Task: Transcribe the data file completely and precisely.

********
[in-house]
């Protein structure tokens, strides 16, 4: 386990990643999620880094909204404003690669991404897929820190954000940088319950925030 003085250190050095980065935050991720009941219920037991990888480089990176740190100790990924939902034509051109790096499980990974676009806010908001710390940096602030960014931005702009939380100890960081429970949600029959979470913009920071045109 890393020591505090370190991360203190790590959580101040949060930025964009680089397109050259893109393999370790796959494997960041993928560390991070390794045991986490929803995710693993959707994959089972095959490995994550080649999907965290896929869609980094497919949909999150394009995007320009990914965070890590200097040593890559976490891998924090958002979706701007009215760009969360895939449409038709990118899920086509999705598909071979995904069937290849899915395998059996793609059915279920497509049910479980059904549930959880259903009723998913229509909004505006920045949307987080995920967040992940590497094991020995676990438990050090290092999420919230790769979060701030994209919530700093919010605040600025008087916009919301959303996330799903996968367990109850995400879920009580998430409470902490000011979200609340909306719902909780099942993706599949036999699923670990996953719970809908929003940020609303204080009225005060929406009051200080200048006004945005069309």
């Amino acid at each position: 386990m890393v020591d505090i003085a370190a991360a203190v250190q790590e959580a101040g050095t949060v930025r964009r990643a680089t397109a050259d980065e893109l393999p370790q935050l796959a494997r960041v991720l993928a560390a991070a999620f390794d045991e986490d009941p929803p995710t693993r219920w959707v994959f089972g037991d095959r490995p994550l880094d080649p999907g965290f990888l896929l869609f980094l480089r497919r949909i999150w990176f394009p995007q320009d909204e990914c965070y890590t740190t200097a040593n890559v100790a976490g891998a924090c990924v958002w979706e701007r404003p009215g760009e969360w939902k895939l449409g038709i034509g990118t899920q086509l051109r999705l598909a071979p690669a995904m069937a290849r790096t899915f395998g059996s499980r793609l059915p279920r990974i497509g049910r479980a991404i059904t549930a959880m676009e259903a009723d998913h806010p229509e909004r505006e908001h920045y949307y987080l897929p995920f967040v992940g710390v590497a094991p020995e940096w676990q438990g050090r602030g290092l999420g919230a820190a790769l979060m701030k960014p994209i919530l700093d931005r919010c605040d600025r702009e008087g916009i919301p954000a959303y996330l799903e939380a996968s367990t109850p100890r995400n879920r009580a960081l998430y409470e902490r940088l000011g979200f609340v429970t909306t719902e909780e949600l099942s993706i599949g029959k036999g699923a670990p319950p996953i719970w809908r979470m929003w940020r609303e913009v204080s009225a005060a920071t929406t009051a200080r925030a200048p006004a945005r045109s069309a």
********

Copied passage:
[in-house]
């Protein structure tokens, strides 16, 4: 386990990643999620880094909204404003690669991404897929820190954000940088319950925030 003085250190050095980065935050991720009941219920037991990888480089990176740190100790990924939902034509051109790096499980990974676009806010908001710390940096602030960014931005702009939380100890960081429970949600029959979470913009920071045109 890393020591505090370190991360203190790590959580101040949060930025964009680089397109050259893109393999370790796959494997960041993928560390991070390794045991986490929803995710693993959707994959089972095959490995994550080649999907965290896929869609980094497919949909999150394009995007320009990914965070890590200097040593890559976490891998924090958002979706701007009215760009969360895939449409038709990118899920086509999705598909071979995904069937290849899915395998059996793609059915279920497509049910479980059904549930959880259903009723998913229509909004505006920045949307987080995920967040992940590497094991020995676990438990050090290092999420919230790769979060701030994209919530700093919010605040600025008087916009919301959303996330799903996968367990109850995400879920009580998430409470902490000011979200609340909306719902909780099942993706599949036999699923670990996953719970809908929003940020609303204080009225005060929406009051200080200048006004945005069309």
């Amino acid at each position: 386990m890393v020591d505090i003085a370190a991360a203190v250190q790590e959580a101040g050095t949060v930025r964009r990643a680089t397109a050259d980065e893109l393999p370790q935050l796959a494997r960041v991720l993928a560390a991070a999620f390794d045991e986490d009941p929803p995710t693993r219920w959707v994959f089972g037991d095959r490995p994550l880094d080649p999907g965290f990888l896929l869609f980094l480089r497919r949909i999150w990176f394009p995007q320009d909204e990914c965070y890590t740190t200097a040593n890559v100790a976490g891998a924090c990924v958002w979706e701007r404003p009215g760009e969360w939902k895939l449409g038709i034509g990118t899920q086509l051109r999705l598909a071979p690669a995904m069937a290849r790096t899915f395998g059996s499980r793609l059915p279920r990974i497509g049910r479980a991404i059904t549930a959880m676009e259903a009723d998913h806010p229509e909004r505006e908001h920045y949307y987080l897929p995920f967040v992940g710390v590497a094991p020995e940096w676990q438990g050090r602030g290092l999420g919230a820190a790769l979060m701030k960014p994209i919530l700093d931005r919010c605040d600025r702009e008087g916009i919301p954000a959303y996330l799903e939380a996968s367990t109850p100890r995400n879920r009580a960081l998430y409470e902490r940088l000011g979200f609340v429970t909306t719902e909780e949600l099942s993706i599949g029959k036999g699923a670990p319950p996953i719970w809908r979470m929003w940020r609303e913009v204080s009225a005060a920071t929406t009051a200080r925030a200048p006004a945005r045109s069309a």